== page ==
'Sharl deuh goal'

What the driver heard he would write it in French like
'Tcharwles di gowlle'

Good luck ...

Another example : it took me ages to pronounce 'clown' in english - we use that word but have modified the pronounciation into something you would pronounce 'cloon'.
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Old Feb 22nd, 2016, 07:47 AM
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Another example : it took me ages to pronounce 'clown' in english - we use that word but have modified the pronounciation into something you would pronounce 'cloon'.>>

well more fool you then, whathello.
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Old Feb 22nd, 2016, 09:09 AM
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That's funny, whathello. My husband has recently become fascinated with Clowns Sans Frontières (and I have too), but it took me a couple of weeks of coaching to get him to pronounce it the French way, and I have to agree with him that "cloon" sounds silly (in a clownish way) to our English-speaking ways. To us it sounds like some sort of migratory bird.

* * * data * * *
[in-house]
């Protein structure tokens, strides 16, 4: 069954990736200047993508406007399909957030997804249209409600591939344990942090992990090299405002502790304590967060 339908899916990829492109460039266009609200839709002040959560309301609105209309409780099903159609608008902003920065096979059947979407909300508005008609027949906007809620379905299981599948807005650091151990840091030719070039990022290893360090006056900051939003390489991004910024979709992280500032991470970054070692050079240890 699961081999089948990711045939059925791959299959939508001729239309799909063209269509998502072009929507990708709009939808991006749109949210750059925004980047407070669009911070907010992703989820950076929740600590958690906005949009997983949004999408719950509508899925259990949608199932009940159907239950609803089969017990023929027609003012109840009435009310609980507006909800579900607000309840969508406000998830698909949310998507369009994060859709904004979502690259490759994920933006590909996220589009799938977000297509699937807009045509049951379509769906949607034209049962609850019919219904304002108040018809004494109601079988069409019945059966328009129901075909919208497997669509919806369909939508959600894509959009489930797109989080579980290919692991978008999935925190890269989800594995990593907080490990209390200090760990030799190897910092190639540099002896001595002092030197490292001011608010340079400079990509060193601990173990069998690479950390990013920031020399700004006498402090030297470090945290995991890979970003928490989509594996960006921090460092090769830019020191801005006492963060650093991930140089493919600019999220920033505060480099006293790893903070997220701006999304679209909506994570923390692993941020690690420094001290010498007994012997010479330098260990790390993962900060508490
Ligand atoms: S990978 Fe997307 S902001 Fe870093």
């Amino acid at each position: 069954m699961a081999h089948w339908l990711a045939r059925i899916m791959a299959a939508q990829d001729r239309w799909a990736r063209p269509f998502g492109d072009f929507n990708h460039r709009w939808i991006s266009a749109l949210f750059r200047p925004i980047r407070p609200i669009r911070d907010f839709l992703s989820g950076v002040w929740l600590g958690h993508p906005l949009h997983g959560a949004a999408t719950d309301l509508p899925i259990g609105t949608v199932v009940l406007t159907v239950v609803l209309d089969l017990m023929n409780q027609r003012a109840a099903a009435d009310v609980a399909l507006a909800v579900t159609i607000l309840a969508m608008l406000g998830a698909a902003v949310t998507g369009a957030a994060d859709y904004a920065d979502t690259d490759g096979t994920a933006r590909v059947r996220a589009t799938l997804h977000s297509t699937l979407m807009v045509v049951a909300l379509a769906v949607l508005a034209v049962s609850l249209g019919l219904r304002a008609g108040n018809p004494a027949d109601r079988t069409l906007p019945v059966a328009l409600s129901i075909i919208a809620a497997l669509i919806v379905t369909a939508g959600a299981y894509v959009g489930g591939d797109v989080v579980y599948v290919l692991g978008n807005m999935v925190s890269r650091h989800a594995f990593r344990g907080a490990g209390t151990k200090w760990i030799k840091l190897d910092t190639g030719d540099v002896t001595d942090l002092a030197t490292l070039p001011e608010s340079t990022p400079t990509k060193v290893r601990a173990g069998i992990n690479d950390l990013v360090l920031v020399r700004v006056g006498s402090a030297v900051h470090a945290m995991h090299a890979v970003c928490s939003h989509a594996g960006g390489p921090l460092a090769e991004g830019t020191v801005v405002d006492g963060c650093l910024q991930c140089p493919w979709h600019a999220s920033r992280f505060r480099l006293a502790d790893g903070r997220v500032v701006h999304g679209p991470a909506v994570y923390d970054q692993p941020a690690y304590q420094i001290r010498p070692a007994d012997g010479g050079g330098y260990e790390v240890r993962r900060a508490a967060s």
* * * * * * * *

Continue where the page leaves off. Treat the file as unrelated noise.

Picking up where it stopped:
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Old Feb 22nd, 2016, 09:21 AM
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It is true that there are some people who simply don't have a mind that picks up other languages.

My best friend and her husband went to Egypt some years ago and at one point went off by himself to buy something - and was unable to get back to the hotel. He had no problem getting a cab but could not tell them where he wanted to go. Called his wife and she reminded him she had given him a card from the hotel - which he showed to the driver - and then got back to the hotel.

The kicker - they were staying at the Nile Hilton. Which apparently to drivers is known as the Nil HilTONE. The driver had asked the husband if that was where he wanted to go - and her husband had said no. Since to him it just was not the name.